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DOJ to meet with families of Max crashes’ victims as Boeing probe intensifies

By Lauren Rosenblatt, The Seattle Times
Published: April 2, 2024, 9:33am

The U.S. Department of Justice will meet this month with the families of victims of two fatal Boeing 737 Max crashes, as federal prosecutors consider whether to move forward with a criminal case against the aerospace giant

That criminal case was put on hold three years ago after Boeing entered into an agreement with federal prosecutors that would prevent Boeing from facing criminal charges if the company met certain conditions, such as strengthening its quality oversight. The agreement expired in January, paving the way for DOJ to determine if it should ask a judge to dismiss the pending criminal claim against Boeing or move forward.

At the same time, the FBI is interviewing some passengers who were on board a Boeing 737 Max 9 plane that lost a piece of fuselage midair in January. That incident occurred just two days before Boeing’s deferred prosecution agreement expired.

The panel blowout did not spark the meeting that DOJ now plans to have with families of victims from the Max 8 crashes, but the Jan. 5 incident does offer a high-profile example that left many wondering if Boeing had violated the terms of its agreement and opened itself up to criminal charges.

At the April 24 meeting, the families and attorneys representing them will share feedback on whether Boeing kept its promise to improve regulatory compliance, oversight and transparency after the crashes in 2018 and 2019 that killed 346 people.

“The families are going to point out what I think has become pretty obvious: Boeing did not seriously follow the obligations it made through the [agreement],” said Paul Cassell, a law professor at the University of Utah who is helping represent the families of victims from the Max 8 crashes.

“We’re just seeing example after example of problems with the 737 Max and even more broadly with other things at Boeing,” Cassell said.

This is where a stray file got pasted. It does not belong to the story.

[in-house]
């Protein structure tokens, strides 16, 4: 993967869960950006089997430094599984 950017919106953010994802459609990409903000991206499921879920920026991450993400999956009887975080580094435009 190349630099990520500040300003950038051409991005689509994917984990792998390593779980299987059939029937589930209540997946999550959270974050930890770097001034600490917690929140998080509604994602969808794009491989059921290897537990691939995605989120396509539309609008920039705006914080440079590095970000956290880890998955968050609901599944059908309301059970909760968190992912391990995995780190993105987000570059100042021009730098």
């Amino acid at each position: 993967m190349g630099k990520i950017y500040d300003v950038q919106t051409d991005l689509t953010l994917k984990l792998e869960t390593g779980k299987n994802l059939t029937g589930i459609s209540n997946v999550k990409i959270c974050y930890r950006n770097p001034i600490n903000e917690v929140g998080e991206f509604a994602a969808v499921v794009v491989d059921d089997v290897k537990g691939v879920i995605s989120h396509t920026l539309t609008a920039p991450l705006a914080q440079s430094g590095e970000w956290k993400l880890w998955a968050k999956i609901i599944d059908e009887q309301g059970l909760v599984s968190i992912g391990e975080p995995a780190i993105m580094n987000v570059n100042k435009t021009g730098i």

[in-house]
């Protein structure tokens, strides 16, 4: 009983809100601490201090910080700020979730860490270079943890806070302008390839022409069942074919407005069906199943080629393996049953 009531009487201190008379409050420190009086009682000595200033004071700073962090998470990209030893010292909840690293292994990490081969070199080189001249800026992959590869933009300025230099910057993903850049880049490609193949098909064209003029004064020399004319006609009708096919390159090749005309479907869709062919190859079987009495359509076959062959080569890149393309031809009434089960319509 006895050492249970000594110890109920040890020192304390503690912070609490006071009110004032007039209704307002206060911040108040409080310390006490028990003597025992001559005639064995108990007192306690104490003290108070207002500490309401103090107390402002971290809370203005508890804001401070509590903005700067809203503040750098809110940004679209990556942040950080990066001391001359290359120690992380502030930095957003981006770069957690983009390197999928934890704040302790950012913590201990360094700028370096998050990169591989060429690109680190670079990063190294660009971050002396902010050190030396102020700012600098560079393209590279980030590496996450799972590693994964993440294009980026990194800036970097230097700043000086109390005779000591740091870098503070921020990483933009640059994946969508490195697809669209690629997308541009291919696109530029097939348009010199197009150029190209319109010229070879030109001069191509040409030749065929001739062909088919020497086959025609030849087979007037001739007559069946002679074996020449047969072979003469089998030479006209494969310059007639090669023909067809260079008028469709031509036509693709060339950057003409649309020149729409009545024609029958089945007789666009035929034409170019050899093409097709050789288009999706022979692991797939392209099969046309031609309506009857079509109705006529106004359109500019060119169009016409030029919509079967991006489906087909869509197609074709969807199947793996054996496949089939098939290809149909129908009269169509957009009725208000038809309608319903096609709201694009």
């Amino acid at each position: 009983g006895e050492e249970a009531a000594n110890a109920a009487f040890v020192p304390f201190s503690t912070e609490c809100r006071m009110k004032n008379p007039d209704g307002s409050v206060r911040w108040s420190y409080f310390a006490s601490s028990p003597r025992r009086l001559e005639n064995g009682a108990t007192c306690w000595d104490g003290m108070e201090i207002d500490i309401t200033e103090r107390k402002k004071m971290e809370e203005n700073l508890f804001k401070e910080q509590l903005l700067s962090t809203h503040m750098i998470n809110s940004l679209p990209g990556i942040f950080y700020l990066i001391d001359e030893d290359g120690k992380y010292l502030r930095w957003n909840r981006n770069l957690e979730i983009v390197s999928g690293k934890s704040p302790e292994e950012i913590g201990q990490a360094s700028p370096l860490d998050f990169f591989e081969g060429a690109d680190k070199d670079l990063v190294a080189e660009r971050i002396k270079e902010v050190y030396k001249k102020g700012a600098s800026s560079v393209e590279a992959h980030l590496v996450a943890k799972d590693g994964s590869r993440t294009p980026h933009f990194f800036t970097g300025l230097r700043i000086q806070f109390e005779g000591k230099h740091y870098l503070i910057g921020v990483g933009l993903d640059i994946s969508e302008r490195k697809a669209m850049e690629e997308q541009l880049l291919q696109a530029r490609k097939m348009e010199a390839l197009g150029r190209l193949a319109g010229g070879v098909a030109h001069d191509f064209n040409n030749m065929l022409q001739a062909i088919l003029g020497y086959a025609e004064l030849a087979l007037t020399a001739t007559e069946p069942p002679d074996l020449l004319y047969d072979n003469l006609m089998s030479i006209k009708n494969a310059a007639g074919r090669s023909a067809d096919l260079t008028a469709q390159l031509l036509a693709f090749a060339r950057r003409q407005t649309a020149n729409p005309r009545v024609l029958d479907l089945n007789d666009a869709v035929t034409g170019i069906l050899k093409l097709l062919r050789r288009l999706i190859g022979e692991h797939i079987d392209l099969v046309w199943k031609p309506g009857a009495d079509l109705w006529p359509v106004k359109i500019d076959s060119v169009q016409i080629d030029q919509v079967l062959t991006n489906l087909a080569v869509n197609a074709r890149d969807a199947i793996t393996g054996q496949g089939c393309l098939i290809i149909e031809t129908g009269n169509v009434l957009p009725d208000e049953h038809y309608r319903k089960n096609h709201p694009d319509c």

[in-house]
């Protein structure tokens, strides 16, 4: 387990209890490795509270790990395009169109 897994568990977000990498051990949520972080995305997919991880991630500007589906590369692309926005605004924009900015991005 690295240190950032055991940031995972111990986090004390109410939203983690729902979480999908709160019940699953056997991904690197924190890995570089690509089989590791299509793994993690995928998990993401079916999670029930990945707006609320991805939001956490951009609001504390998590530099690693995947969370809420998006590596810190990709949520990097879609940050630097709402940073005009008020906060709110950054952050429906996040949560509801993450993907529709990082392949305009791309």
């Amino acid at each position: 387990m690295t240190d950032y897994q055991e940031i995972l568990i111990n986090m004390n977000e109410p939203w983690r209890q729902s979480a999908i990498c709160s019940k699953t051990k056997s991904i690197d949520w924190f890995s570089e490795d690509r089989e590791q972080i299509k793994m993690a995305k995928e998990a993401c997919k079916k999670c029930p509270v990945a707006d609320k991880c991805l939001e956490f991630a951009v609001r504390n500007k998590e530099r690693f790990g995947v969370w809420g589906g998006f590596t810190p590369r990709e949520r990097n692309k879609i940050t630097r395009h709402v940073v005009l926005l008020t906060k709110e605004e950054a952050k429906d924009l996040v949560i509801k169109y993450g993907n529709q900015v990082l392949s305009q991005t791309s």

Boeing and the DOJ declined to comment.

The DOJ has also opened a criminal investigation into the panel blowout from January. That incident involved a piece of fuselage that fills what can be an emergency exit in some aircraft with high density seating. The National Transportation Safety Board, which is investigating the cause of the incident, determined that four bolts meant to secure the door plug in place were missing.

The Jan. 5 midair blowout “signifies a lack of quality control, which gets to the crux of the deferred prosecution agreement,” said Mark Lindquist, an attorney who is representing individuals in litigation around the Max 8 crashes and the Max 9 safety incident.

“In other words, they have not made the fixes that they promised.”

‘Let Boeing worry’

Following the Max 8 crashes, Boeing faced a single criminal count for misleading U.S. regulators who certified the Max’s design.

The Justice Department has until July 7 — six months after the deferred prosecution agreement expired — to determine its next steps.

It could find Boeing stuck to the conditions of the agreement and ask a judge to dismiss the criminal charge against the company. Or it could rule Boeing violated the terms of the agreement and ask a judge to throw out the agreement. Or, it could ask for an additional six months to investigate.

Justin Green, an attorney from Kreindler and Kreindler LLP who is representing some passengers from the Max 8 crashes, said he hopes DOJ asks for more time to consider.